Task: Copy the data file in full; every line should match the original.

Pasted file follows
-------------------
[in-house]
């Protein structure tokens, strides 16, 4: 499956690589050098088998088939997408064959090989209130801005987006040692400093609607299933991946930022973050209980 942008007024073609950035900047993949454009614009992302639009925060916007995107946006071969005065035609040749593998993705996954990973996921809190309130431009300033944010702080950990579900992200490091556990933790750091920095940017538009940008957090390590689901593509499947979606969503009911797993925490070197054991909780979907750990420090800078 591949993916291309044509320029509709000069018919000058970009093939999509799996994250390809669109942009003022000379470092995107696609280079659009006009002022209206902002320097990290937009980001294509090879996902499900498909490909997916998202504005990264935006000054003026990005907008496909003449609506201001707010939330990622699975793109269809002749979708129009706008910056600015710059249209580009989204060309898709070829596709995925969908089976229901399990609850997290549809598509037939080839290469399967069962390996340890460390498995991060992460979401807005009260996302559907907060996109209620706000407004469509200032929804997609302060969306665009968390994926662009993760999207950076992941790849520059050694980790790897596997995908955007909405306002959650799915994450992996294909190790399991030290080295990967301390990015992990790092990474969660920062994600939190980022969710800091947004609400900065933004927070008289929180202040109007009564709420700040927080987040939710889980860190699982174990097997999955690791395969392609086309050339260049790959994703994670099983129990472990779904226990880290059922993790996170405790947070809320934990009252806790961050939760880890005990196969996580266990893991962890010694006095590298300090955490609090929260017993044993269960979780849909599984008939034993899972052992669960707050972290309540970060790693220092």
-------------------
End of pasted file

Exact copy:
[in-house]
């Protein structure tokens, strides 16, 4: 499956690589050098088998088939997408064959090989209130801005987006040692400093609607299933991946930022973050209980 942008007024073609950035900047993949454009614009992302639009925060916007995107946006071969005065035609040749593998993705996954990973996921809190309130431009300033944010702080950990579900992200490091556990933790750091920095940017538009940008957090390590689901593509499947979606969503009911797993925490070197054991909780979907750990420090800078 591949993916291309044509320029509709000069018919000058970009093939999509799996994250390809669109942009003022000379470092995107696609280079659009006009002022209206902002320097990290937009980001294509090879996902499900498909490909997916998202504005990264935006000054003026990005907008496909003449609506201001707010939330990622699975793109269809002749979708129009706008910056600015710059249209580009989204060309898709070829596709995925969908089976229901399990609850997290549809598509037939080839290469399967069962390996340890460390498995991060992460979401807005009260996302559907907060996109209620706000407004469509200032929804997609302060969306665009968390994926662009993760999207950076992941790849520059050694980790790897596997995908955007909405306002959650799915994450992996294909190790399991030290080295990967301390990015992990790092990474969660920062994600939190980022969710800091947004609400900065933004927070008289929180202040109007009564709420700040927080987040939710889980860190699982174990097997999955690791395969392609086309050339260049790959994703994670099983129990472990779904226990880290059922993790996170405790947070809320934990009252806790961050939760880890005990196969996580266990893991962890010694006095590298300090955490609090929260017993044993269960979780849909599984008939034993899972052992669960707050972290309540970060790693220092």